Other material in this exhibit chronicles the folk music revival of the early 1960s. There’s an edition of Broadside, a magazine that covered folk music and, Weiss said, was the first to publish Bob Dylan’s “Blowin’ in the Wind.” This display has an edition of Broadside with the lyrics of Dylan’s “Train A Travelin’,” as well as a reel-to-reel tape box of a demo by “Blind Boy Grunt,” a pseudonym Dylan used.
Another exhibit case has three large posters. “We’ve only had a rare opportunity to exhibit these because they are so large,” Weiss said. A poster for the movie “Calypso Heat Wave” credits poet Maya Angelou for her role in the movie. Another poster advertises a bluegrass festival in Roanoke, Virginia, featuring Bill Monroe and the Blue Grass Boys (tickets were $2.50 per day). Monroe also is featured in a poster advertising a Grand Ole Opry tour.
“A big part of American music emerged from the South. We cover the full range,” Weiss said, and the collection has country, rhythm and blues, jazz, hip-hop and more.
A symposium on the New Orleans brass band tradition will accompany Friday’s concert by Rebirth Brass Band. “It’s a chance to focus on how there are certain centers for music in the South – New Orleans and Memphis,” Weiss said. “It’s really great to be able to talk about that.”
Go and Do
WHAT: Southern Folklife Collection’s 25th anniversary exhibit
WHERE: Wilson Library, UNC Chapel Hill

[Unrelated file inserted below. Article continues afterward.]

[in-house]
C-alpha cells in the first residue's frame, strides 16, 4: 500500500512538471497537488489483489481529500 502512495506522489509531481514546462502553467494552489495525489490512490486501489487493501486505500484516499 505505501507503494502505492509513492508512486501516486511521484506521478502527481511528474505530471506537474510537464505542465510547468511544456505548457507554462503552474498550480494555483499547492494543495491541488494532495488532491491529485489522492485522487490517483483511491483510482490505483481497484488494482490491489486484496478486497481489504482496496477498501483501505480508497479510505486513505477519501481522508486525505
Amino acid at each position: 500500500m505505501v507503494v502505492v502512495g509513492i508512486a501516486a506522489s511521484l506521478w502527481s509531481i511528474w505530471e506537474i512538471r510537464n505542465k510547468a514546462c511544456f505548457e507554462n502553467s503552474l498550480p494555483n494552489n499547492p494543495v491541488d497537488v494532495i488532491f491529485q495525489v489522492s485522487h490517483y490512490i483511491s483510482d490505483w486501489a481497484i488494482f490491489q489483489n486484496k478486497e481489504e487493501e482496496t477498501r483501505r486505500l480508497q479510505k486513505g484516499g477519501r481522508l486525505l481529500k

WHEN: Opening Thursday, continuing through Jan. 15
Southern Folklife Festival schedule
Gala dinner and benefit concert, including an evening with Tift Merritt,
Louis Round Wilson Library, 5:45 p.m. to 9 p.m. For tickets, call Liza Terll, 919-548-1203 or firstname.lastname@example.org
-- New Orleans Brass Band symposium, parade, and concert with Rebirth Brass Band and Dumpstaphunk. Reception at 5 and symposium at 6 p.m. in the Wilson Library Pleasants Family Assembly Room. Lecture by Matt Sakakeeny, author of “Roll With It: Brass Bands in the Streets of New Orleans.” Second Line parade at 7:30 p.m. (Symposium and related events are free.)
The concert is at 8 in Memorial Hall. For tickets, visit www.carolinaperformingarts.org/ or call 919-843-3333.
-- Cat’s Cradle will present an orchestrated full-album performances of Big Star’s “#1 Record” (1972) and “Third/Sister Lovers” (recorded in 1974-75, released in 1978). The concert begins at 9 p.m. at Cat’s Cradle, 300 E. Main St., Carrboro. For tickets, visit www.catscradle.com or call 919-967-9053.
Sierra Hull, Dex Romweber Duo and Flaco Jimenez with Los Texmaniacs will perform on Cat’s Cradle’s main stage. Authors Peter Guralnick and Holly George-Warren will give lectures in the venue’s Back Room.
Admission is free, but tickets are required. For information, visit www.catscradle.com.
Here is the schedule:
-- Back Room
10 a.m.-10:30 a.m. Roundtable on the history of the Cat’s Cradle
10:45 a.m.-11:30 a.m. Holly George-Warren
11:45 a.m.–12:30 p. m. Peter Guralnick
-- Main Stage
1-1:45 p.m. Dex Romweber Duo
2-2:45 p.m. Sierra Hull
3-4 p.m. Flaco Jimenez with Los Texmaniacs
Merle Haggard and Tift Merritt, in concert, 8 p.m., Memorial Hall, UNC. For tickets, visit www.carolinaperformingarts.org/ or call 919-843-3333.